Last year, one of my best friends got engaged. I knew it was going to happen – this was not my first rodeo as co-conspirator on a proposal. Her boyfriend told me when and where and how this would all go down as he asked her to be his forever, so my heart knew it was coming that day. I waited for the picture to show up on my phone – the one where they’re hugging each other and she’s showing off her ring. I knew it would be perfect, just as she deserved. When it finally came later that evening, I’M ENGAGED!, it was everything I knew it would be: smiling faces, celebration, surprise, peace. There is a sense of peace that must come with engagement, when it’s the right person. Just this sense that the search and the waiting is over. No more games or guessing or set-ups. What a sweet deal that must be.

I stared at the photo on my phone and texted back something like, “YAY!” with probably 48 emojis following it: flame, kissy lips, heart-eyed smiley face, wedding ring, bride. I watched as other elated responses came in on the group message.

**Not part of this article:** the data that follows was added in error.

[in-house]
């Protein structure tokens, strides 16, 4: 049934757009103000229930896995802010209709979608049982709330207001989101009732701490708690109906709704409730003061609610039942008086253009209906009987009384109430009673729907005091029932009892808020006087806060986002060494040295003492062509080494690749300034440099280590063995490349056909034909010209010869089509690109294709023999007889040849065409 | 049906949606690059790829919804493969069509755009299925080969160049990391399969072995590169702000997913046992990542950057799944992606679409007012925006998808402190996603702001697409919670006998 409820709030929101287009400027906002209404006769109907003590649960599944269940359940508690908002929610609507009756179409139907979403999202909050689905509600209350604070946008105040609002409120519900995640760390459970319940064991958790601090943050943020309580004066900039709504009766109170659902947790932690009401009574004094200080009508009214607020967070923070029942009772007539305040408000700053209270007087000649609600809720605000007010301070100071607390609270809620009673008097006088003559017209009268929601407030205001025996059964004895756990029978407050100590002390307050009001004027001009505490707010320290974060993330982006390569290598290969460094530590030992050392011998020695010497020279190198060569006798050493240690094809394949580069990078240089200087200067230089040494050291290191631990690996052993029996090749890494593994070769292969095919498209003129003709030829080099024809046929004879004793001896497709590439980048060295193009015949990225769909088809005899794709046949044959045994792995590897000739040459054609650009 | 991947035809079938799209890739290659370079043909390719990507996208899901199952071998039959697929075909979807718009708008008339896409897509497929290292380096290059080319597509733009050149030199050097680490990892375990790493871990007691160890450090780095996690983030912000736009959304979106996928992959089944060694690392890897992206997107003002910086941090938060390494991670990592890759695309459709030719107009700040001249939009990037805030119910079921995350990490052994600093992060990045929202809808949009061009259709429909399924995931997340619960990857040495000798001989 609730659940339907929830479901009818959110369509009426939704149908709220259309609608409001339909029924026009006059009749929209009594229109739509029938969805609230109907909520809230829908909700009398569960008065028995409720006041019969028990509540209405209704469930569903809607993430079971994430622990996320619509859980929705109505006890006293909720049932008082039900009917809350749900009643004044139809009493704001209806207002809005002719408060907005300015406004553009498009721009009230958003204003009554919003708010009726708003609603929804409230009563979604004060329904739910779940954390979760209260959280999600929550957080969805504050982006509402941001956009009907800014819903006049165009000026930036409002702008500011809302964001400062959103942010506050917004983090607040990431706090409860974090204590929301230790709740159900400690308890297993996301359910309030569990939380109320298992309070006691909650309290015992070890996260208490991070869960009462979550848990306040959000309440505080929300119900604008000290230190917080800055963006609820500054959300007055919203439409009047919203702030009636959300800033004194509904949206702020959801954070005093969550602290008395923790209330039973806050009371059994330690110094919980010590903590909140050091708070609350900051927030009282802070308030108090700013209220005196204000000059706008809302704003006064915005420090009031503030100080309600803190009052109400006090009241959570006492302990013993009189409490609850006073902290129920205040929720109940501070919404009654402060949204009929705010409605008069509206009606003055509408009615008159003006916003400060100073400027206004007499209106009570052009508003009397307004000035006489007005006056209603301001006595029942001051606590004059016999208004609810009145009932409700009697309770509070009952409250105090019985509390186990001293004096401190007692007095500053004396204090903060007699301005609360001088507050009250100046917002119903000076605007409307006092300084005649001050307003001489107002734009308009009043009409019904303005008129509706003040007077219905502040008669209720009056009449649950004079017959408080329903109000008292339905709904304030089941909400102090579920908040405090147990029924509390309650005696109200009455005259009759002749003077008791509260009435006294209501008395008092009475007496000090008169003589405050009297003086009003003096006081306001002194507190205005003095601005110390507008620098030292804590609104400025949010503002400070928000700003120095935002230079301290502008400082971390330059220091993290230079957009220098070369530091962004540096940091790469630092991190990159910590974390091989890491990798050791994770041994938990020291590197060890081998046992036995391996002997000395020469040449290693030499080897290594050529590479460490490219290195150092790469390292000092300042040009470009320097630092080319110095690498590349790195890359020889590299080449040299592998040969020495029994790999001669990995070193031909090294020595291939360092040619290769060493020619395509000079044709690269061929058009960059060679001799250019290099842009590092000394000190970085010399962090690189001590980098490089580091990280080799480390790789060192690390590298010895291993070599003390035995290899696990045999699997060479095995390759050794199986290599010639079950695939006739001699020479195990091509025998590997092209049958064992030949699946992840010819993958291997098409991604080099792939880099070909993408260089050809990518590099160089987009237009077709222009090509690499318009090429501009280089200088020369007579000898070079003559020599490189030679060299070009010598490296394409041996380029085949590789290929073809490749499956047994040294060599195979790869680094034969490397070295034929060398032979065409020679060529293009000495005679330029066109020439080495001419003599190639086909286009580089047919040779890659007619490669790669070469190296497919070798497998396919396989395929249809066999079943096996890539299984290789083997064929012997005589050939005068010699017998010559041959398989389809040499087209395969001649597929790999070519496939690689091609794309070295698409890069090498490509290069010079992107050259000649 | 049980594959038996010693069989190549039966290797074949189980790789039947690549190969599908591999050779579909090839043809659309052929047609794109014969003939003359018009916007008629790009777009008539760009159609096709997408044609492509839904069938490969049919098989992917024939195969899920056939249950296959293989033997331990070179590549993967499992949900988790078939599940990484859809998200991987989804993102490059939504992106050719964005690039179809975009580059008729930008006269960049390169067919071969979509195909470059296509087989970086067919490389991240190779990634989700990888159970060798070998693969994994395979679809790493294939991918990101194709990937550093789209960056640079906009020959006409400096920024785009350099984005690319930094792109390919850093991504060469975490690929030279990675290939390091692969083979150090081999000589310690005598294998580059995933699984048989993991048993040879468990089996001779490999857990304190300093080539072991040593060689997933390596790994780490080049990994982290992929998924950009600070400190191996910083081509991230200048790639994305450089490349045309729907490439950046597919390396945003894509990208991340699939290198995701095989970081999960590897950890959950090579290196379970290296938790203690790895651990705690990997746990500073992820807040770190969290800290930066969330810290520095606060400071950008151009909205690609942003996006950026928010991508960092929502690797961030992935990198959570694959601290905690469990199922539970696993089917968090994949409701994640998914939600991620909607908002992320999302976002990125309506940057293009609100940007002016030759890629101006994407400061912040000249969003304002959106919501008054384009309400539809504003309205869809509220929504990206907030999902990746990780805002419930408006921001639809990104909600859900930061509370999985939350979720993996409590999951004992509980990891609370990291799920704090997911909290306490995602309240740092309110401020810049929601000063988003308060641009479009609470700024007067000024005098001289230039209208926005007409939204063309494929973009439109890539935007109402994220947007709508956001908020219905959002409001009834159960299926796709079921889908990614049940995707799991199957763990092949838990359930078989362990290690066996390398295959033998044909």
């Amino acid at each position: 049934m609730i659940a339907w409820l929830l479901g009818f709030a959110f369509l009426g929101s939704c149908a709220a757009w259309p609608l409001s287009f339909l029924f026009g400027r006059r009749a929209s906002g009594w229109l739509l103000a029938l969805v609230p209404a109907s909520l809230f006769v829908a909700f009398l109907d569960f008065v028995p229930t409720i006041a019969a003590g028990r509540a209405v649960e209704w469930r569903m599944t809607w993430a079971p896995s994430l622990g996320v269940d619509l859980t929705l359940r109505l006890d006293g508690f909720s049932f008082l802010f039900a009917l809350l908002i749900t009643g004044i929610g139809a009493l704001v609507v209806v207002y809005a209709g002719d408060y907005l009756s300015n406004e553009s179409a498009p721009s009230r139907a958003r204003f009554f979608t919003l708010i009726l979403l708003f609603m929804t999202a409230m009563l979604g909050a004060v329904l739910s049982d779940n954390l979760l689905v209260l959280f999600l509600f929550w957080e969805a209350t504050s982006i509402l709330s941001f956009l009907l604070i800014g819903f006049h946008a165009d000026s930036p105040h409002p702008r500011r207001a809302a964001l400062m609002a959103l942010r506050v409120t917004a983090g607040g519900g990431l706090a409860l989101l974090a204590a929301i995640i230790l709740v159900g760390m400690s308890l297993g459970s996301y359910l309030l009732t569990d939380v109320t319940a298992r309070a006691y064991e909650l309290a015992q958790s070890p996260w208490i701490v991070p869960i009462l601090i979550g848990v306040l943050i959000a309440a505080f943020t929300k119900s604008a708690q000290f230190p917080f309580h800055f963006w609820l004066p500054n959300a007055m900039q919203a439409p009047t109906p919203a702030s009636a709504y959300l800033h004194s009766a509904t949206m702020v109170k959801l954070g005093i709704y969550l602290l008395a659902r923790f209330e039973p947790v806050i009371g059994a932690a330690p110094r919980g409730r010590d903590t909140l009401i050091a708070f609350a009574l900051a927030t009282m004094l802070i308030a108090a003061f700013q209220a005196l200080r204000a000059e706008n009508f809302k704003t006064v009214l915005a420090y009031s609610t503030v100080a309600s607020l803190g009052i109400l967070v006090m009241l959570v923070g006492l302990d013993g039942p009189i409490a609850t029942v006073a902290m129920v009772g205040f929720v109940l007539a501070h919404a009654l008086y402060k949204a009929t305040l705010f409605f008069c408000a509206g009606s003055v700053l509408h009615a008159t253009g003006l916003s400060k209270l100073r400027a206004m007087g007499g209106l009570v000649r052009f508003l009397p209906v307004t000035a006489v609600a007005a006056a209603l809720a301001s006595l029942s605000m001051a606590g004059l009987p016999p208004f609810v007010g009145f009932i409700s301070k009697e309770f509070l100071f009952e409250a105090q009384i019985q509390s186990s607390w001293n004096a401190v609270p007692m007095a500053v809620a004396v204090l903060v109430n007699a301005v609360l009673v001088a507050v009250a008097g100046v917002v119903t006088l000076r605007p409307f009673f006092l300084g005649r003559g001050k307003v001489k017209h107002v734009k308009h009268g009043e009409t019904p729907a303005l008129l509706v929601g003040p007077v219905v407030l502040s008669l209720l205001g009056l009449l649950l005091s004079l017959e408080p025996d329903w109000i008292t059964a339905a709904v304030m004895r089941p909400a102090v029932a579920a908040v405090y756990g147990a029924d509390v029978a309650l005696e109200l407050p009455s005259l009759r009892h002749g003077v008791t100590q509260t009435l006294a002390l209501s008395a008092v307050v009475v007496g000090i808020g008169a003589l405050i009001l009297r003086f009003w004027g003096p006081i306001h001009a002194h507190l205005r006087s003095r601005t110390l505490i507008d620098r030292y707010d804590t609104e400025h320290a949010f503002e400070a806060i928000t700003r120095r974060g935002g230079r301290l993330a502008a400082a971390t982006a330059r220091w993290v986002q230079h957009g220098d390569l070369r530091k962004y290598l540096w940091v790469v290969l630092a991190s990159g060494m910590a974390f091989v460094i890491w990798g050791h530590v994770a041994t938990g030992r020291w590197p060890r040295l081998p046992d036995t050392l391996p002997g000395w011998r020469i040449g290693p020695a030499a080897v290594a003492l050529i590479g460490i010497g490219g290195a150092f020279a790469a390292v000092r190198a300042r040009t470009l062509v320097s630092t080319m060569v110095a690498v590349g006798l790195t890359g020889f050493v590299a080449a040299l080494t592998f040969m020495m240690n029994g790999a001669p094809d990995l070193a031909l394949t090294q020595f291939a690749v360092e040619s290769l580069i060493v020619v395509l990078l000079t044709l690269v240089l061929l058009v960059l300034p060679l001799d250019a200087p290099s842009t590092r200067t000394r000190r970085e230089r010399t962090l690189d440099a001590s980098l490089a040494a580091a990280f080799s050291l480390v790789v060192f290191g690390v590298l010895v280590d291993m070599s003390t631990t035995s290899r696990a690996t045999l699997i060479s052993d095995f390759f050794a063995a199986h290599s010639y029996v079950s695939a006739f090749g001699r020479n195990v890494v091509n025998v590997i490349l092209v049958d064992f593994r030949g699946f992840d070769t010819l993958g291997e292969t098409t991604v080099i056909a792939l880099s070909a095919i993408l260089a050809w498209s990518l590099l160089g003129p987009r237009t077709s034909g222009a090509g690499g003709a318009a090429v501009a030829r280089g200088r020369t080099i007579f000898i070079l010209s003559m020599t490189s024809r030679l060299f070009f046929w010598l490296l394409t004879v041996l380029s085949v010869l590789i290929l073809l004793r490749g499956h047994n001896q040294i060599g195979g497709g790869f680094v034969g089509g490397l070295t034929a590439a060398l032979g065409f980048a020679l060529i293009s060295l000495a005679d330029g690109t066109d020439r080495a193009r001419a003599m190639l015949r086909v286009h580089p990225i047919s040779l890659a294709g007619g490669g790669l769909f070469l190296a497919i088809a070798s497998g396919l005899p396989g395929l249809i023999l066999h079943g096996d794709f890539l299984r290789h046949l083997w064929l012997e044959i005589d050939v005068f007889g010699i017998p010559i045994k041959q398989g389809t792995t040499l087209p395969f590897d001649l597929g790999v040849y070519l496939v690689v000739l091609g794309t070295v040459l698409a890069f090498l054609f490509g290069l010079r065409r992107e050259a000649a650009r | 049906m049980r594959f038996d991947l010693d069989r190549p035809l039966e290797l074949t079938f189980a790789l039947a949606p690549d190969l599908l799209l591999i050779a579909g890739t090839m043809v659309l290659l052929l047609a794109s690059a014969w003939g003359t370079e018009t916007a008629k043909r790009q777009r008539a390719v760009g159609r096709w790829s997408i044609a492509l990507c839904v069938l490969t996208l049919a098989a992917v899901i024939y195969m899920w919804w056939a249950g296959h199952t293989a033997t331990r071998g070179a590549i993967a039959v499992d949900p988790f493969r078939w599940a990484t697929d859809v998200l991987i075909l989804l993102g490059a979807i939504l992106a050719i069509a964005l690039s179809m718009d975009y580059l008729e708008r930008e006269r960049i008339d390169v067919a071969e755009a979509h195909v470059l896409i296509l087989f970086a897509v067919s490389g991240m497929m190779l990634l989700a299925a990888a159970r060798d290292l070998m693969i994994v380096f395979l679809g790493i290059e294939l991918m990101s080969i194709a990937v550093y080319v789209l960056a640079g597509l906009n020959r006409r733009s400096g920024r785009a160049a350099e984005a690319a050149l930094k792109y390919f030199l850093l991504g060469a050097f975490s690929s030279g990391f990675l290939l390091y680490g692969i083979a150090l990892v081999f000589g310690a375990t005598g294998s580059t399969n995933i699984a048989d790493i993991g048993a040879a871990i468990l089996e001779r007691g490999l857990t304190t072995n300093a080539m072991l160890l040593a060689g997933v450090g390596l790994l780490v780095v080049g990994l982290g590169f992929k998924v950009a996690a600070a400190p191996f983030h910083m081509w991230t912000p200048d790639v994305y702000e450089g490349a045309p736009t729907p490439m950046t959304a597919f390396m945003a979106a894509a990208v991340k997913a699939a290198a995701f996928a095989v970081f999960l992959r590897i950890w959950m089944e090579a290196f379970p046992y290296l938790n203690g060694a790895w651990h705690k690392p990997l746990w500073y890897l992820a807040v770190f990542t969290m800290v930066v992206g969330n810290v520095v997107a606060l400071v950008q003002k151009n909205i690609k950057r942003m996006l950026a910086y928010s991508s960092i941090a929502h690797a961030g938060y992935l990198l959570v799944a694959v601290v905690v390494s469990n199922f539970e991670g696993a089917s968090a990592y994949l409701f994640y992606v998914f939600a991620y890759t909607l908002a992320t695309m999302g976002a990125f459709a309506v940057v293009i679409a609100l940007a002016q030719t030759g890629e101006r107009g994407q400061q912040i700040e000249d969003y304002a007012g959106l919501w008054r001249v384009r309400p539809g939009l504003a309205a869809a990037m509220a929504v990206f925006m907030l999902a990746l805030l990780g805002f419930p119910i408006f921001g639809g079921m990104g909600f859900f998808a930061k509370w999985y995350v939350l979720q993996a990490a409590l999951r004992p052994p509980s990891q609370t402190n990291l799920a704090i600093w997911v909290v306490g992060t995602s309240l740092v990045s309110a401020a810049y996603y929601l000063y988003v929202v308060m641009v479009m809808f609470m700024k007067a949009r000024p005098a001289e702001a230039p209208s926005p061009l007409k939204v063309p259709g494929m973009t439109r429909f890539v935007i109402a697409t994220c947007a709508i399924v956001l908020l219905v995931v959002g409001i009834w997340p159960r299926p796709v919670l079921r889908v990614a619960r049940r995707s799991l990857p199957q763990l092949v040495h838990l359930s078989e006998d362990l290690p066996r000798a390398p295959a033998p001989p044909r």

And then I burst into tears.

I laid on the couch and covered my face with a blanket, silently letting the tears fall while staring at that photo. It wasn’t the photo making me sad. I was thrilled for my friend. Over the moon. I was so happy that it was her turn. But it just made me wonder, once again, when it was my turn. It's easy to leap to that question when someone else gets a thing you've always wanted - a baby, a dog, a scholarship, a car, a trip, whatever the case may be.  And in those moments, the waiting room felt suddenly suffocating. The smell of the disinfected floors was stinging my nose and my ears were tired of perking up only to hear 'Lindsey' or 'Lisa' or 'Linda' called instead.